Stewart M. Brandborg, a conservation activist and Wilderness Society leader who helped draft and advocate for passage of the landmark Wilderness Act of 1964, died April 14 in Hamilton, Mont. He was 93.
Stewart M. Brandborg, a conservation activist and Wilderness Society leader who helped draft and advocate for passage of the landmark Wilderness Act of 1964 that set aside millions of acres of land for protection from human development, died April 14 at his home in Hamilton, Mont. He was 93.
The cause was congestive heart failure and lung disease, said a daughter, Betsy Brandborg.
Brandborg, known as “Brandy,” grew up in Montana and Idaho national forests where his father served as supervisor. As a child, he hunted, fished and hiked in the woods, streams and mountains around his home. He came to Washington in the 1950s to work for the National Wildlife Federation and was soon recruited to the Wilderness Society as assistant executive director to Howard Zahniser, who spent nearly eight years fighting for the Wilderness Act.
Brandborg, at 6-foot-2 and 200 pounds, cut an imposing figure in the halls of Congress, as he helped Zahniser lobby for passage of the bill against powerful timber, mining and grazing interests. He was described in historian James Morton Turner’s 2012 book “The Promise of Wilderness” as “a bear of a man . . . deep voiced, and devilishly charismatic. He could give a busy taxi cab driver reason to care about wilderness and he could hold the attention of a senator on a street corner.”
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He assisted in dozens of drafts and revisions as it wound its way through the legislative process, working out compromises that set the path for a House victory with only one dissenting vote. Zahniser died just months before President Lyndon Johnson signed into law the Wilderness Act, which created what Smithsonian magazine called the first time “land was set-aside for the specific purpose of protecting it from the reach of mankind.”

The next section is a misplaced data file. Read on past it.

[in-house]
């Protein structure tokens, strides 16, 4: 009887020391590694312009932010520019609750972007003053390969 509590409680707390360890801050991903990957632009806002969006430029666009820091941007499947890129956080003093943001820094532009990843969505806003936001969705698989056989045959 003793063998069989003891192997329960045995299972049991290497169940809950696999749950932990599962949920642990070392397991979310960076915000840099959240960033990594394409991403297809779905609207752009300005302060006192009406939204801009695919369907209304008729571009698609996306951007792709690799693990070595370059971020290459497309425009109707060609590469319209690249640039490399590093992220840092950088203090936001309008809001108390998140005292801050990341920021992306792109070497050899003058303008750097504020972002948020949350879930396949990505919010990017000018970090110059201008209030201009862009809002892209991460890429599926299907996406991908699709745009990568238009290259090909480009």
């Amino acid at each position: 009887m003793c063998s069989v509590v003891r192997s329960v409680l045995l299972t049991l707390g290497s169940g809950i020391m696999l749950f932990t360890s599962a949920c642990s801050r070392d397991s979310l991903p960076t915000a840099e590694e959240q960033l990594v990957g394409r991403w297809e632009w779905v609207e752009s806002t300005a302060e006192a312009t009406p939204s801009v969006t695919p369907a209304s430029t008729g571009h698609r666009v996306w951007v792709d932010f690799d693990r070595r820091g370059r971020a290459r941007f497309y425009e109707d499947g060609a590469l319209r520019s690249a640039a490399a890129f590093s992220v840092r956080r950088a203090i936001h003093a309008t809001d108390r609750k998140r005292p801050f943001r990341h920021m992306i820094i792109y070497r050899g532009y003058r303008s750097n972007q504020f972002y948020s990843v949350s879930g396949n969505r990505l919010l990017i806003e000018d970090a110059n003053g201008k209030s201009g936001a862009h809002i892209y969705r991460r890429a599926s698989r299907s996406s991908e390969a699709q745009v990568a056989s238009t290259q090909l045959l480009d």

Brandborg had succeeded Zahniser and remained at the helm of the society for the next 12 years, seeking to bolster the act by obtaining wilderness recommendations from federal agencies.
“These coming years,” he wrote in 1966, “will test our power to the limit: our ability to communicate the need for preserving wilderness; our depth of conviction and willingness to follow through on our commitments as citizens; and above all our basic faith in the American people, who are moving so fast and crowding so closely, and needing wildness so much more today than ever before.”
During his tenure, more than 70 wilderness areas in 31 states were brought under the Wilderness Act’s protection. Since 1964, the National Wilderness Preservation System had expanded almost every year. It now includes 765 wilderness areas covering 109,982,783 acres in 44 states and Puerto Rico.
Stewart Monroe Brandborg was born Feb. 2, 1925, in Grangeville, Idaho, where his father was supervisor of the Nez Perce National Forest. He was 10 when his father was transferred to the Bitterroot National Forest in Montana, and they moved to Hamilton.
Brandborg graduated from the University of Montana in 1947. He did research on mountain goats for the state of Montana and later on elk and other big game species for the state of Idaho. In 1951 he received a master’s degree in wildlife biology from the University of Idaho.
His wife of 64 years, the former Anna Vee Mather, died in 2013. Survivors include five children, Becky Brandborg and Betsy Brandborg, both of Helena, Montana, Dan Brandborg and Fern Schreckendgust, both of Hamilton, and Lisa Orshoski of Elkwood, Virginia; seven grandchildren; and two great-grandchildren.
After being fired from the Wilderness Society in a dispute over money-raising techniques, Brandborg spent four years at the National Park Service as a special assistant to the director. Later he ran regional conferences and developed training materials for leaders in environmental movements. In 1986 he moved to Montana, where he grew up, to continue his work as an environmental proselytizer and defended the Wilderness Act against attempts to permit development in protected areas.
Author and conservationist Terry Tempest Williams once told the Associated Press that she saw poetry in the law’s wording that defines wilderness as an “area where the earth and its community of life are untrammeled by man, where man himself is a visitor who does not remain.”
“Those who wrote this legislation into being understood the crucial and subtle relationship between language and landscape,” she said. “How we speak about wild, open country is closely aligned with how we treat it. Open lands open minds.”